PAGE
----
“Call them what you will, but these professors have now become the majority of college and university faculty. Their jobs are defined by low pay, limited instructional resources, tenuous employment security, and a complete lack of institutional support for their own research and writing. Contingent faculty has become a subset of the new working poor—the subset with Ph.D.s.”
Massachusetts Contingent Faculty Now Eligible for Earned Sick Time Benefits
Following overwhelming support at the ballot box, new regulations account for educators’ time spent both in and outside the classroom.
BOSTON, MA – For the first time in the Commonwealth’s history, thousands of faculty members at institutions of higher education will be able to care for themselves or a sick loved one without fear of repercussions from their employer. According to new regulations issued by Attorney General Maura Healey, educators will join workers throughout Massachusetts in gaining access to earned sick time beginning today.
“On multiple occasions, I’ve been forced to take my sick child to work with me when she was too ill to be at her own school. I didn’t feel I could cancel my class,” said Bayla Ostrach, PhD, an Assistant Professor in the Department of Family Medicine at Boston University. “I am relieved to think that I can now stay home, with no repercussions, when my child or I are contagious.”
“The latest vote, organized by a group of the part-time instructors, was conducted over the past two weeks by mail-in ballot.
This time, 108 Bentley adjuncts voted in favor of unionizing and 42 voted against, out of about 220 who were eligible to vote, according to the Service Employees International Union, which over the past two years has run a national campaign to unionize faculty.”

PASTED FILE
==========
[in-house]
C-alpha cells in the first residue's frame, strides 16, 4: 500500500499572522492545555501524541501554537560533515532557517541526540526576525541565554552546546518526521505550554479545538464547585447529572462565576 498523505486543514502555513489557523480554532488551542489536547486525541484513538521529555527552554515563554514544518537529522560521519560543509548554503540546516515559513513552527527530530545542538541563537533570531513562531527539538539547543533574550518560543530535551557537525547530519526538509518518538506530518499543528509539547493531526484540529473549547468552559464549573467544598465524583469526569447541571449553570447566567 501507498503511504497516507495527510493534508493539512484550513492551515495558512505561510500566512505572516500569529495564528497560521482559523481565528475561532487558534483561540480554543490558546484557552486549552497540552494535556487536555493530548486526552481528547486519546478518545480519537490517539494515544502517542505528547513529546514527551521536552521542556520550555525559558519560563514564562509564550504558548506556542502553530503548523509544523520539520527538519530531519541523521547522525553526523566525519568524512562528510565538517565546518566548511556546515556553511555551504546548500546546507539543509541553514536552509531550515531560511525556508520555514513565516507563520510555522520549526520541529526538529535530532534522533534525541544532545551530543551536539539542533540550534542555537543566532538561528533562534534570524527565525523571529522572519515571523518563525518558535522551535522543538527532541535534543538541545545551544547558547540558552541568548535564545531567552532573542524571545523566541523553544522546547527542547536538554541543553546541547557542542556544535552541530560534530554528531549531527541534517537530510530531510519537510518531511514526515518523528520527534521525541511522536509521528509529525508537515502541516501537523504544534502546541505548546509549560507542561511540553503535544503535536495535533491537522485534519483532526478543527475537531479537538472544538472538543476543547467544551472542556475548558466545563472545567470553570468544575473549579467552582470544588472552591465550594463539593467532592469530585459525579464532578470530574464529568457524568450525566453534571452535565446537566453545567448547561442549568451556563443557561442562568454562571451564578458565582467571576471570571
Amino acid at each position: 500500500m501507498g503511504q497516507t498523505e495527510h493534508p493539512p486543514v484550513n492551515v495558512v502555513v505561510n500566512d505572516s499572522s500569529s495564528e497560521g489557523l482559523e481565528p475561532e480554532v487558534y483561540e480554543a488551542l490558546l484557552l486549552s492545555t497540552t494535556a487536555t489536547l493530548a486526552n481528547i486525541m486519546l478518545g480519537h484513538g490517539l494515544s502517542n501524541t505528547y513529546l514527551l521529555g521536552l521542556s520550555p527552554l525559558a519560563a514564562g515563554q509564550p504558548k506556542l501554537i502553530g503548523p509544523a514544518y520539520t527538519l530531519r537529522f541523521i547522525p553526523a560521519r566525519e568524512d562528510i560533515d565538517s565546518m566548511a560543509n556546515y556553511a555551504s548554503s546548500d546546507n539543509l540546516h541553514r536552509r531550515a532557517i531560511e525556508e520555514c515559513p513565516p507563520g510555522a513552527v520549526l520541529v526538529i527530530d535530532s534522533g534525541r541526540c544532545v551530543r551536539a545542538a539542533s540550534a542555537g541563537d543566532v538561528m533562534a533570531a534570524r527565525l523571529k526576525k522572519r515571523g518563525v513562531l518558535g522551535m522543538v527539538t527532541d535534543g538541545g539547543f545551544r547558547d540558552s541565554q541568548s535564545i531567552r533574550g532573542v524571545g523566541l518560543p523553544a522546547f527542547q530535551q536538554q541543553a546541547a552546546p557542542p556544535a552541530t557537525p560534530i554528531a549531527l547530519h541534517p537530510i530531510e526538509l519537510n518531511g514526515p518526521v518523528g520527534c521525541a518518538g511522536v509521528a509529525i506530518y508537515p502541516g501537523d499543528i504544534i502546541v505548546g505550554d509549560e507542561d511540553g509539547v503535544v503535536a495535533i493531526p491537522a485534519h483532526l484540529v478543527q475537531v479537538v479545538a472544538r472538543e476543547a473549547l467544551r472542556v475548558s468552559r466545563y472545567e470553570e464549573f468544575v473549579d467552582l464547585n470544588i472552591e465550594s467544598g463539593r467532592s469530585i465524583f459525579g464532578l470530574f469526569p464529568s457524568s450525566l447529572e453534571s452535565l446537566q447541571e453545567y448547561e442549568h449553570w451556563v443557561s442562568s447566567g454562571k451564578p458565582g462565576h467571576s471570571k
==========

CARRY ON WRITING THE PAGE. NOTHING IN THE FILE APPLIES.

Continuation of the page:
“Over the course of the past year, the country saw many successes in forming adjunct unions. A growing group of dedicated staff and students at Bentley look to build off this success and continue to push for a vote in favor of unionizing.”
Tufts Adjuncts have a Contract! “About 16 percent of Tufts adjuncts, who currently are the lowest paid, will receive a 43 percent raise over three years; another 19 percent of adjuncts, who are currently the highest paid, will receive cost-of-living increases during that span, officials said.”
“The university should be spending more money on professors in our classes and less time concerned with stopping the tide of recent unionizing successes in other schools, such as Tufts and GW. Bentley should be at the forefront of running its own business ethically before it starts preaching to the world about how great it is at teaching it. Investing in its faculty is the best thing the school can do to support students and we should all take a stand to support Adjunct Professor unionization.”
“Adjuncts are referred to as “part-time,’’ but that’s a misnomer. To make a living, adjuncts often work for abysmal pay at several colleges during the same term, without medical or retirement benefits, decent office space, or compensation for attending academic seminars or faculty meetings.”
“Yesterday, Senate Majority Whip Dick Durbin (D-IL) introduced legislation that will help adjunct faculty access the Public Service Loan Forgiveness Program (PSLF).”
Chomsky: “Meanwhile, the faculty are increasingly reduced to a category of temporary workers who are assured a precarious existence with no path to the tenure track. I have personal acquaintances who are effectively permanent lecturers; they’re not given real faculty status; they have to apply every year so that they can get appointed again. These things shouldn’t be allowed to happen.”
” What started as a short-term solution has turned into an epidemic of part-timers, which universities both depend on and exploit. Father James Keenan, the Founders Professor of Theology at Boston College, is writing a book on whether universities, structured as they are, can be ethical; he devotes an entire chapter to adjuncts, whom he calls “indentured servants.” He says their proliferation gets to the heart of so many problems that universities now face: overspending, cost-cutting, supply and demand, and a big-business mentality that is co- opting the way they educate.”